With Achilles tendinopathies accounting for nearly 11% of all running injuries, The Wharf quizzed Physiotherapy London’s lower limb specialist Jody Chappell on how best to tackle the pain of an injury.
How would I know the difference between tendinopathy and a tear?
A tear is always a sharp event that usually leaves you hobbling for at least a few days whereas a tendinopathy gradually creeps up on you.
Symptoms for a tendinopathy are usually morning stiffness in the ankles, pain or discomfort at the start of exercise and then an ache post-exercise.
It is possible however to have a tear on a tendinopathic tendon. If in doubt, get an ultrasound scan – this is the best way to identify a tear and to differentiate the site of the tear.
As soon as I resume running my Achilles hurts again. Why?
Tendons are funny things and respond as poorly to rest as they do to being overloaded.
They like a predictable routine with sufficient stress to help stimulate the collagen to repair and adapt without leading to further tissue degeneration.
Does stretching help to improve tendinopathy?
No, stretching aggravates it. There should be an eccentric (lengthening) component to your strengthening programme – this stretches and strengthens the tendon simultaneously, which provides much better results and is more relevant to your activity.
Does my running style affect my Achilles?
Yes. Research suggests those who toe strike increase the stress to the Achilles.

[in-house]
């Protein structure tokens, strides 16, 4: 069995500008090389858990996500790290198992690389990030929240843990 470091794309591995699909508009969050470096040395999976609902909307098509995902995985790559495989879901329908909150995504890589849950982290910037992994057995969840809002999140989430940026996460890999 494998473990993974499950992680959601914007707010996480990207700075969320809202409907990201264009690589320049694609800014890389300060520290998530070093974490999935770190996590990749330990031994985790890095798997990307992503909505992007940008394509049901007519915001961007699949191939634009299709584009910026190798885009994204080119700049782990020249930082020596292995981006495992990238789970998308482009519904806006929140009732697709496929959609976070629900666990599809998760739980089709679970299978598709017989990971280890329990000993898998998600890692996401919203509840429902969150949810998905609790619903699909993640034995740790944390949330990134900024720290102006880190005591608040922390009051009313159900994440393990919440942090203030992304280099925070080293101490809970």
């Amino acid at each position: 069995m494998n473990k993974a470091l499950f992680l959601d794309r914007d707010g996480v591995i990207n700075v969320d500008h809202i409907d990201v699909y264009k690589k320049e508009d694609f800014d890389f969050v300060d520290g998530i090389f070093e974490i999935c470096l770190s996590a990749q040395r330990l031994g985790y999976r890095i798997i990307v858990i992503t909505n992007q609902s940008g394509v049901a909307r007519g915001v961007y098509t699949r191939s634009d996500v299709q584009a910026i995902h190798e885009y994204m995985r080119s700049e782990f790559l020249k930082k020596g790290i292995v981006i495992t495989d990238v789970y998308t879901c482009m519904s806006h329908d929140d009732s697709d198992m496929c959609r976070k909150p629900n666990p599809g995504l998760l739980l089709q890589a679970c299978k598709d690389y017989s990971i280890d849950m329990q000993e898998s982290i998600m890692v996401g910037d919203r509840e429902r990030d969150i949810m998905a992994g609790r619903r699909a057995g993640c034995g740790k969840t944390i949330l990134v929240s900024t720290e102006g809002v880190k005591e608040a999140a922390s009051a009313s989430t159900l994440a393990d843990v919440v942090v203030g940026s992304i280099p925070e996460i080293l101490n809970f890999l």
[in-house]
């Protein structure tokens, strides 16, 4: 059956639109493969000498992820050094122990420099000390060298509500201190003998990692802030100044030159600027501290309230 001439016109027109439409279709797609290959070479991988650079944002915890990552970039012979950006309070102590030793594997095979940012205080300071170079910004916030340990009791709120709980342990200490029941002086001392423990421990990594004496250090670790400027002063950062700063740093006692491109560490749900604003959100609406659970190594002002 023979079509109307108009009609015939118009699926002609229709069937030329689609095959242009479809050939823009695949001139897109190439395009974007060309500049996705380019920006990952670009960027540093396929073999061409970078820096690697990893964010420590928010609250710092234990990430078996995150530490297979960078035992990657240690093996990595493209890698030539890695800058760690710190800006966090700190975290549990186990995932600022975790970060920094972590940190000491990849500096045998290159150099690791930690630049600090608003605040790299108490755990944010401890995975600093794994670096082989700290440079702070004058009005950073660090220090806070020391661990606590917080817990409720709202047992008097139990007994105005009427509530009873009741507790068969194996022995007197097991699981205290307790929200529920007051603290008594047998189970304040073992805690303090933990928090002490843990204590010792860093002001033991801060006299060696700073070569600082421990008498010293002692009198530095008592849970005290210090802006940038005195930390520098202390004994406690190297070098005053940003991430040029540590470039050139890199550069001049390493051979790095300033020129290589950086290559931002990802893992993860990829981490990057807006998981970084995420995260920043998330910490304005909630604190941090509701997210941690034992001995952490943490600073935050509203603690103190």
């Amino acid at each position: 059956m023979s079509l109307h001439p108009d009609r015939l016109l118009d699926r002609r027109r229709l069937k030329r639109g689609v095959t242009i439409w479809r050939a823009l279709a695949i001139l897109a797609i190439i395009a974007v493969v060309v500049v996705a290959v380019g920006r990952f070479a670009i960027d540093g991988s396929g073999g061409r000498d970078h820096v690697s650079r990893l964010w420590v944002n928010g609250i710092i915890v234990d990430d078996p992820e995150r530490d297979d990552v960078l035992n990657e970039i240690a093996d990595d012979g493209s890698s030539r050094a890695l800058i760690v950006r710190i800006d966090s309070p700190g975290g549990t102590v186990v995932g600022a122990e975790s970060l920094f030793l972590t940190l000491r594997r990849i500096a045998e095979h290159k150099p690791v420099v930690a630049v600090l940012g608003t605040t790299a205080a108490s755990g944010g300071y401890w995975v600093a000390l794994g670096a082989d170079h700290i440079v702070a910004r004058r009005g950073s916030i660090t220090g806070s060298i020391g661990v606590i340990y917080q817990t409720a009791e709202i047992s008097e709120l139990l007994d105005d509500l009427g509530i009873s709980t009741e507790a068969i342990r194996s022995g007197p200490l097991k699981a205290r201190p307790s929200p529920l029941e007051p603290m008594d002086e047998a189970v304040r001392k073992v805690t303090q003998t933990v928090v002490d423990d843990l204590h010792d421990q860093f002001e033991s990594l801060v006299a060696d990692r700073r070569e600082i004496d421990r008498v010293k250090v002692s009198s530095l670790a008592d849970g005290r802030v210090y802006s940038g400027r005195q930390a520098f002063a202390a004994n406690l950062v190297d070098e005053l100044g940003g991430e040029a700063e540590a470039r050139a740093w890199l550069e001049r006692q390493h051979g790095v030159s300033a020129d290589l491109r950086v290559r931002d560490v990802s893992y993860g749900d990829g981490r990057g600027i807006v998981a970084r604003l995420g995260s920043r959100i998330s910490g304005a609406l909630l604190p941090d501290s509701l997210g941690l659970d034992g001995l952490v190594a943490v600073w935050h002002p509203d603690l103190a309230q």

If I run when I’ve got Achilles pain, could it rupture while I’m out running?
It’s unlikely this would occur. There are factors that can increase the risk of rupture such as corticosteroid injections into the tendon, or treatment that’s been focused on removing pain without simultaneously rehabilitating the tendon effectively.
But pain is your body’s way of telling you something is wrong.
I’ve been prescribed loading exercises. Why is this?
Tendons need load – they crave it. This helps stimulate the collagen within the tendon matrix to form in a much more effective way.
The Achilles is the strongest tendon in the body and it can tolerate huge forces being transferred through it normally. The accumulated stress of running is vast.
You need to strengthen these tendons so they can withstand that stress.
Anatomically the gastrocnemius (calf) and soleus both insert into the Achilles tendon so there are usually slight variations to target the different muscles.
Why has my physio prescribed so many sets?
The accumulative stress the Achilles has to withstand is so high that we need to condition it effectively so it won’t break down.
The calf muscle is also the second most stubborn muscle in the body to train after the heart, so it takes a lot to work the calf and Achilles effectively.
This always needs to be personalised from one individual to another though – too much and you’ll make it worse; too little and you may not stimulate it enough to heal.
If I suffer Achilles pain will I ever run a marathon pain-free?
Quite possibly if you find the right rehabilitation and preventative plan.
Tendinopathy is about much more than just heel drops, correcting running technique, optimising muscle strength and tweaking your training regime to allow adequate rest periods but it is a condition that can be managed.
Would you recommend either a corticosteroid injection or shock wave therapy?
Corticosteroid injections should be avoided as research shows they leave the tendon structurally weaker.
Shockwave therapy or a high volume injection may be beneficial in providing you and the physiotherapist with a window of reduced pain to really optimise training and rehabilitation.
Our fitness guru – Isle of Dogs resident Laura – is a leading personal trainer and offers personal training sessions and classes in and around Canary Wharf via her website .
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